As millions of auto racing fans shift into high gear for the 91st Indianapolis 500 race on May 27 of 2007, let’s take a moment to reflect back on the humble beginnings of this historic race.
The National Auto Racing Memorabilia Show, known to regular visitors as NARM, has grown from humble beginnings to become a hugely popular annual event. Held in Indianapolis in conjunction with the Indy 500 Weekend, NARM celebrated their 28th anniversary this past May 25 through 28 at the Indiana State Fairgrounds. Although the show certainly draws visitors from those who come to town to watch the Indianapolis 500, there is also a solid core of auto racing memorabilia collectors for whom NARM holds pride of place on their calendars.
Sprint Car racing traces its auto racing history back to the impromptu races that were held on tiny unpaved tracks at early 20th century county fairs, horseracing ovals and traveling shows. Time was, sprint car racing was seen as a ticket to the Indianapolis 500 if a driver was good enough to win on a consistent basis. While that isn’t the case anymore, it’s good to know that some things haven’t changed much and Sprint Car racing is a fine example of that.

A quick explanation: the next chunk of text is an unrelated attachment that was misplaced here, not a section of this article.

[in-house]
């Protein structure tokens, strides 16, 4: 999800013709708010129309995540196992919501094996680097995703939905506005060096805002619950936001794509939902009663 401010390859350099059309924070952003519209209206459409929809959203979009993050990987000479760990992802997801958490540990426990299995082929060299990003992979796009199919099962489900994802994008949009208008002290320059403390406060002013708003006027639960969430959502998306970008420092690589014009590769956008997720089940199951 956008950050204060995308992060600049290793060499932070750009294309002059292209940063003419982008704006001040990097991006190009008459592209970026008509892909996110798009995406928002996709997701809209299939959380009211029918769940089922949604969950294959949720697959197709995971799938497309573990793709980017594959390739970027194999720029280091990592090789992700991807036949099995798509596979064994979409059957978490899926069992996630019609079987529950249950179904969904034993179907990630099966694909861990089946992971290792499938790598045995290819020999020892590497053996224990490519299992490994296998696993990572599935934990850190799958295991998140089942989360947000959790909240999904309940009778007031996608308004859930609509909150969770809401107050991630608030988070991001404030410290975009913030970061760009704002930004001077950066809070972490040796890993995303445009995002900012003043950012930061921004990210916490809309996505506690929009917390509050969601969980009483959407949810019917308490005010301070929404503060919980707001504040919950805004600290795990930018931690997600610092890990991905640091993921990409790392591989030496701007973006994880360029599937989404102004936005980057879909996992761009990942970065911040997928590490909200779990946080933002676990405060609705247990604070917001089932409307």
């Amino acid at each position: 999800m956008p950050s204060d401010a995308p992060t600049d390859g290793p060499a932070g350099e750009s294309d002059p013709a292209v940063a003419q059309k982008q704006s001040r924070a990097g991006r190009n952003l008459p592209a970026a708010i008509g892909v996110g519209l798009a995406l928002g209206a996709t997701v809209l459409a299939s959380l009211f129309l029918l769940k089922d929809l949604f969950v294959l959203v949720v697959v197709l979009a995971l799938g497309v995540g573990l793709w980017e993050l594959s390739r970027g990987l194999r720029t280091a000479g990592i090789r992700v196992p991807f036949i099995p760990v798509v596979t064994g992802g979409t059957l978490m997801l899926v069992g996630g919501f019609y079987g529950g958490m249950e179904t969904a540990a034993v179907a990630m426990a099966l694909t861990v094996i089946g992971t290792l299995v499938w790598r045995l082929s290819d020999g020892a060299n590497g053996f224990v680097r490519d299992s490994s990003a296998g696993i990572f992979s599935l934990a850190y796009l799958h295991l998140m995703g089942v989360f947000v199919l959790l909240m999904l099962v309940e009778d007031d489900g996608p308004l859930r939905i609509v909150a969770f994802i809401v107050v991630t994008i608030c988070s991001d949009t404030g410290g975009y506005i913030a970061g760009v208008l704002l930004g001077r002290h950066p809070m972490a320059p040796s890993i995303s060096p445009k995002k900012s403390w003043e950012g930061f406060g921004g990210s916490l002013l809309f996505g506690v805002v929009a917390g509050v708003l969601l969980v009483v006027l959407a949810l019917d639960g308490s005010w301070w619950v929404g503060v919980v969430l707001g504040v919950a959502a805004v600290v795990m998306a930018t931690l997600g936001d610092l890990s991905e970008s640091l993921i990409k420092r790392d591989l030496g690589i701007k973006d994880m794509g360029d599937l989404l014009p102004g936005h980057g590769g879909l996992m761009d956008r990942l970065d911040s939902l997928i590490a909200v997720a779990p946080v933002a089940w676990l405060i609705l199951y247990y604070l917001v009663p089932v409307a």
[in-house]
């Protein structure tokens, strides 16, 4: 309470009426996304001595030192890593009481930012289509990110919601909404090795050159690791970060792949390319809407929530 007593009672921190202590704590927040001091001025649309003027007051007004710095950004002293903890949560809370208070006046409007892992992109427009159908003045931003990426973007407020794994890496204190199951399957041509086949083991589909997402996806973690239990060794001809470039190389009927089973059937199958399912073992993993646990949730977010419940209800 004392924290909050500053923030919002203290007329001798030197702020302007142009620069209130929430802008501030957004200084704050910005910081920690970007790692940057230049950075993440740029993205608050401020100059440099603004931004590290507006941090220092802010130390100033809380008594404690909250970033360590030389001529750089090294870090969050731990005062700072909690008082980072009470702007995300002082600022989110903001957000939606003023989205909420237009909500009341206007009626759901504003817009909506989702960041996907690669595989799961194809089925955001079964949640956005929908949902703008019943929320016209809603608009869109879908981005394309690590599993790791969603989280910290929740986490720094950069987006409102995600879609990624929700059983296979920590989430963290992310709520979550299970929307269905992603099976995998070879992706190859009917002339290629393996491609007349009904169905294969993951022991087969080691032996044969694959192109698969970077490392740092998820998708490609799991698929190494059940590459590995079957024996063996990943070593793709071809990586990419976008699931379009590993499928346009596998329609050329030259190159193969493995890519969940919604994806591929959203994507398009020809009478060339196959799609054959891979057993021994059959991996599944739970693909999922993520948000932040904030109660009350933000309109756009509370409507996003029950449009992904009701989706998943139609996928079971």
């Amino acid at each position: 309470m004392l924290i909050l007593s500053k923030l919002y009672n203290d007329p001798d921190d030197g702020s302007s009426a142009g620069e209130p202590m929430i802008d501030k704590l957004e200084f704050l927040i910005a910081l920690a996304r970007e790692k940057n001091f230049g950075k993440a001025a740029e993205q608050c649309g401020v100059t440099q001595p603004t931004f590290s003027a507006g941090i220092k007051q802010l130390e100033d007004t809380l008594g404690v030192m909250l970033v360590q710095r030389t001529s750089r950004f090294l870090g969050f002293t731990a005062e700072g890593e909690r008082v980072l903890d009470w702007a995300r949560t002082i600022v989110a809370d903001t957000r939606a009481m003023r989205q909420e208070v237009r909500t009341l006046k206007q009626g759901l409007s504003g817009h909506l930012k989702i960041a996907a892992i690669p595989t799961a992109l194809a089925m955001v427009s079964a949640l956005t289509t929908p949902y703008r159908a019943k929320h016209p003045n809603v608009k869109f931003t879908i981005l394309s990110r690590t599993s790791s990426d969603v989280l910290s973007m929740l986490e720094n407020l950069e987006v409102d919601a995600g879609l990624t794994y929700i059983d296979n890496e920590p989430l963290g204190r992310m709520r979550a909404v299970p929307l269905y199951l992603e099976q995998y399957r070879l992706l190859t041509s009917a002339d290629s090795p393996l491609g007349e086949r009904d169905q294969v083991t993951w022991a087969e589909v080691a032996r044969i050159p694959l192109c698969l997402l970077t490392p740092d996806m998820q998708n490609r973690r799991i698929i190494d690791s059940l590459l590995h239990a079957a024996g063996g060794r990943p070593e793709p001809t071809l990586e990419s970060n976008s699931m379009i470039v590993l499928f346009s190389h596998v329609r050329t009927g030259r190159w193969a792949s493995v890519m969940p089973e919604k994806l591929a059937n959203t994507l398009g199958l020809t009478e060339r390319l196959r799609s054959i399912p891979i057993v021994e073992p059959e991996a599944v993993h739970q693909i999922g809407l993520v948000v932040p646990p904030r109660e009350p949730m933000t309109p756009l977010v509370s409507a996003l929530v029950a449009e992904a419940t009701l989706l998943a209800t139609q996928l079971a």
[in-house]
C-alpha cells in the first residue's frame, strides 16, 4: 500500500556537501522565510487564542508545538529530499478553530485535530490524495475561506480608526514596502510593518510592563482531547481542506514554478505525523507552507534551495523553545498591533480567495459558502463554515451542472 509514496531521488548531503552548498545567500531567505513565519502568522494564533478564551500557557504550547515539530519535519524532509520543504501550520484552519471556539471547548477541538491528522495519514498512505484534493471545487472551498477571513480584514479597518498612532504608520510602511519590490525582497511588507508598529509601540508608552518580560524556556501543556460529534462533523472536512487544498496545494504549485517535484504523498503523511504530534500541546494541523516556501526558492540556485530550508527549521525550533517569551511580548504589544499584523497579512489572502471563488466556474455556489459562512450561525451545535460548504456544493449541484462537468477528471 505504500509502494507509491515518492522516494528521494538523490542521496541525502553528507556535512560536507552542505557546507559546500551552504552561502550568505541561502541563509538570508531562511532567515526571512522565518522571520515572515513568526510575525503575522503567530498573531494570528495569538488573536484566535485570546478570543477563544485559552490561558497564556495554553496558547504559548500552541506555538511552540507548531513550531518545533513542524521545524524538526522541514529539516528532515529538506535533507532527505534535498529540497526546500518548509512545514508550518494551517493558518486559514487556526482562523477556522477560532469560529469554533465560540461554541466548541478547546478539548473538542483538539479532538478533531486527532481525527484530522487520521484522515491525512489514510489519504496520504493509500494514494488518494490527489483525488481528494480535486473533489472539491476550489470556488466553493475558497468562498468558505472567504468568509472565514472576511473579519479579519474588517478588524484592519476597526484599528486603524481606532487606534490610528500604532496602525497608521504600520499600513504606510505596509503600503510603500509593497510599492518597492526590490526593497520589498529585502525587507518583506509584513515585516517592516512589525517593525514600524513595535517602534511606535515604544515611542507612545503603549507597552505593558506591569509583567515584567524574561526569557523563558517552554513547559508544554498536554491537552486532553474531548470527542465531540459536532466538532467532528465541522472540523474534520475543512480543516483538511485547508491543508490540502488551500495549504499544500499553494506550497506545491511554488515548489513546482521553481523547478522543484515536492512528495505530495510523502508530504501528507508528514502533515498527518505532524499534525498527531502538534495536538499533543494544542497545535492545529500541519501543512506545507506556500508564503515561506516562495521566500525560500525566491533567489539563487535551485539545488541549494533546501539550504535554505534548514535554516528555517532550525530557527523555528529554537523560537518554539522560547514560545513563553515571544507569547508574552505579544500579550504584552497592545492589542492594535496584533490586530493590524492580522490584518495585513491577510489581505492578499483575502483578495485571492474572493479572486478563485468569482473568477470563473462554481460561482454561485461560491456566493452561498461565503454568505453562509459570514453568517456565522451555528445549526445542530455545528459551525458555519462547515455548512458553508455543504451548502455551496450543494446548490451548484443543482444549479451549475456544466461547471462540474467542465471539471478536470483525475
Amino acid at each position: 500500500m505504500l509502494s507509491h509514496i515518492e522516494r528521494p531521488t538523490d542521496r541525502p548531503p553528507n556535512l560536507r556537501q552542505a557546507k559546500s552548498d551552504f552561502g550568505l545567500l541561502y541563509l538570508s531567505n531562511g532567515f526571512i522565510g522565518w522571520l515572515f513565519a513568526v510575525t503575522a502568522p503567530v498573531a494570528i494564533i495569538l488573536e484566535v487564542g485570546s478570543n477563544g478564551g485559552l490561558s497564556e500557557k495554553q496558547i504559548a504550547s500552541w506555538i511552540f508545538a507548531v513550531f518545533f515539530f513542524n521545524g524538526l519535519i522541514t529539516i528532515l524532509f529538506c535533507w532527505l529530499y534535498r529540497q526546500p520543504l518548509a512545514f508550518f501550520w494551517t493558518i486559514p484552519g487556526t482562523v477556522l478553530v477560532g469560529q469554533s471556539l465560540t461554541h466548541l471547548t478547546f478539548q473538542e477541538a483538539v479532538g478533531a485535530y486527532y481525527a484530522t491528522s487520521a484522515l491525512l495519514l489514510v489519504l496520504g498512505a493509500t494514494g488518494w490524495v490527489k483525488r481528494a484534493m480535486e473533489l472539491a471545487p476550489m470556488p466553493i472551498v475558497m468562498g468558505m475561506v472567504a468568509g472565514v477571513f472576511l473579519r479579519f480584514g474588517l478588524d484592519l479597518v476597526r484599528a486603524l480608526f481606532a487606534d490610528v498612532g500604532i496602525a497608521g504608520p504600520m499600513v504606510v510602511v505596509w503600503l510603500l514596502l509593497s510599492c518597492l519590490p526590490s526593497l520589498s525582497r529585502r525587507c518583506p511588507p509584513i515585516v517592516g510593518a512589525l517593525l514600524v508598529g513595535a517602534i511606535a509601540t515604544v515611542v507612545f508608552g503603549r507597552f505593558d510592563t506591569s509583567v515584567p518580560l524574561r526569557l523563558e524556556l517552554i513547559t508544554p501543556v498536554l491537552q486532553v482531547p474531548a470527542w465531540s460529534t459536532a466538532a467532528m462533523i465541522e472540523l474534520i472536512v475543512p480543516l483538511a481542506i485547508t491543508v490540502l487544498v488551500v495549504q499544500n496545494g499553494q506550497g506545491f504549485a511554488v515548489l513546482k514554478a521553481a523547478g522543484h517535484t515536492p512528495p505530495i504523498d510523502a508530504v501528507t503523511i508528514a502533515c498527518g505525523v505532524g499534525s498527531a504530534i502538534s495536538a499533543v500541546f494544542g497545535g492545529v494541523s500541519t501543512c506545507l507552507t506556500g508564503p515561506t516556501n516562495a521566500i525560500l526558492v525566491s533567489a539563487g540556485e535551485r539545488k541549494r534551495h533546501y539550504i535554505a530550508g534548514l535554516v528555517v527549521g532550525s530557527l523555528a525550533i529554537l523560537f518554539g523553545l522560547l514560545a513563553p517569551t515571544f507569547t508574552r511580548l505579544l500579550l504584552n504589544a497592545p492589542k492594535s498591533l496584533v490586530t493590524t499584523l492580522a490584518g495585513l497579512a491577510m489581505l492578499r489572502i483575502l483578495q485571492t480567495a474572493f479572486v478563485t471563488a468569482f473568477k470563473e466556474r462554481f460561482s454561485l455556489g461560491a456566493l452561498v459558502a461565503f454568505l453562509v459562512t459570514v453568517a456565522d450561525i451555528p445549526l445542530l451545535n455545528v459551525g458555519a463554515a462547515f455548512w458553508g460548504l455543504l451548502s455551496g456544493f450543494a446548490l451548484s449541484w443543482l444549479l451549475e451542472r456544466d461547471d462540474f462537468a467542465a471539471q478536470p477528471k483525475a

In a land where auto racing has almost the status of a religion, the Indianapolis 500 race is perhaps the most exalted. Perhaps this is due to the long and glorious history of the race that extends back in time nearly a century. It was back in the early 1900s that Carl Fisher saw the need for a facility that would allow the day’s new, powerful automobiles to be tested to the limits of their speed and handling. Fisher also thought that an occasional race might be staged between some of the better cars. So it was that the first race at the then new Indianapolis Motor Speedway was held in 1909.